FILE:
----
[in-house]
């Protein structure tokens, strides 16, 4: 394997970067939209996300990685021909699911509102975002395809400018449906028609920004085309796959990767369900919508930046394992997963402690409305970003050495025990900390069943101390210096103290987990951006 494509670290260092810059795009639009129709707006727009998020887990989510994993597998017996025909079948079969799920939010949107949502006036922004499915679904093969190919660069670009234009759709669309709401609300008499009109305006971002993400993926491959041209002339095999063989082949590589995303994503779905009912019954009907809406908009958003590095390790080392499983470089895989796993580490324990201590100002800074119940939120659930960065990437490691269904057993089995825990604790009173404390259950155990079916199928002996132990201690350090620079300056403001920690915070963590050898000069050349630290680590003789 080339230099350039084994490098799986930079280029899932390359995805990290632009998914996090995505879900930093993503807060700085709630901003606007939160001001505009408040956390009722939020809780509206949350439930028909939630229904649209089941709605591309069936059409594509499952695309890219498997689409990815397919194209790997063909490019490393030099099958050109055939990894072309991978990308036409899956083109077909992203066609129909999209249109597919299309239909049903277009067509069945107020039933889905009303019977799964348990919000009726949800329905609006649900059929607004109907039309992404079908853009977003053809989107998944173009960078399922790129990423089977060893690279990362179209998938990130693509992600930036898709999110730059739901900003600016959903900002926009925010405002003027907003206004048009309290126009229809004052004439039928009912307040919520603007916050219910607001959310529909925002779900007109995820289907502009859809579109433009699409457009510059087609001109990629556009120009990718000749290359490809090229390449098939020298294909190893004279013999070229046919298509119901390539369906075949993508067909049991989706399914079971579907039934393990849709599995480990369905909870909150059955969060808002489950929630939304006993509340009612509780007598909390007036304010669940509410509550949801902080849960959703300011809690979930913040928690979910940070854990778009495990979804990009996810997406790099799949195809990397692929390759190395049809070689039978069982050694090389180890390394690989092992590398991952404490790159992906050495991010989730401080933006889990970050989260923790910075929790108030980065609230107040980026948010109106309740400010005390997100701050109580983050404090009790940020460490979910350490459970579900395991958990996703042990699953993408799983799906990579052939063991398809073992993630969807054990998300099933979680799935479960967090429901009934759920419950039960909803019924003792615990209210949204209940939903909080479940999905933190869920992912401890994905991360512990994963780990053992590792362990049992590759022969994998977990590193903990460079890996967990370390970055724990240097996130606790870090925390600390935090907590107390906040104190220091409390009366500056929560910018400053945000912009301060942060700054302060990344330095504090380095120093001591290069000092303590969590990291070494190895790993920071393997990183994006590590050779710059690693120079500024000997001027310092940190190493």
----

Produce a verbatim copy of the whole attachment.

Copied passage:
[in-house]
């Protein structure tokens, strides 16, 4: 394997970067939209996300990685021909699911509102975002395809400018449906028609920004085309796959990767369900919508930046394992997963402690409305970003050495025990900390069943101390210096103290987990951006 494509670290260092810059795009639009129709707006727009998020887990989510994993597998017996025909079948079969799920939010949107949502006036922004499915679904093969190919660069670009234009759709669309709401609300008499009109305006971002993400993926491959041209002339095999063989082949590589995303994503779905009912019954009907809406908009958003590095390790080392499983470089895989796993580490324990201590100002800074119940939120659930960065990437490691269904057993089995825990604790009173404390259950155990079916199928002996132990201690350090620079300056403001920690915070963590050898000069050349630290680590003789 080339230099350039084994490098799986930079280029899932390359995805990290632009998914996090995505879900930093993503807060700085709630901003606007939160001001505009408040956390009722939020809780509206949350439930028909939630229904649209089941709605591309069936059409594509499952695309890219498997689409990815397919194209790997063909490019490393030099099958050109055939990894072309991978990308036409899956083109077909992203066609129909999209249109597919299309239909049903277009067509069945107020039933889905009303019977799964348990919000009726949800329905609006649900059929607004109907039309992404079908853009977003053809989107998944173009960078399922790129990423089977060893690279990362179209998938990130693509992600930036898709999110730059739901900003600016959903900002926009925010405002003027907003206004048009309290126009229809004052004439039928009912307040919520603007916050219910607001959310529909925002779900007109995820289907502009859809579109433009699409457009510059087609001109990629556009120009990718000749290359490809090229390449098939020298294909190893004279013999070229046919298509119901390539369906075949993508067909049991989706399914079971579907039934393990849709599995480990369905909870909150059955969060808002489950929630939304006993509340009612509780007598909390007036304010669940509410509550949801902080849960959703300011809690979930913040928690979910940070854990778009495990979804990009996810997406790099799949195809990397692929390759190395049809070689039978069982050694090389180890390394690989092992590398991952404490790159992906050495991010989730401080933006889990970050989260923790910075929790108030980065609230107040980026948010109106309740400010005390997100701050109580983050404090009790940020460490979910350490459970579900395991958990996703042990699953993408799983799906990579052939063991398809073992993630969807054990998300099933979680799935479960967090429901009934759920419950039960909803019924003792615990209210949204209940939903909080479940999905933190869920992912401890994905991360512990994963780990053992590792362990049992590759022969994998977990590193903990460079890996967990370390970055724990240097996130606790870090925390600390935090907590107390906040104190220091409390009366500056929560910018400053945000912009301060942060700054302060990344330095504090380095120093001591290069000092303590969590990291070494190895790993920071393997990183994006590590050779710059690693120079500024000997001027310092940190190493």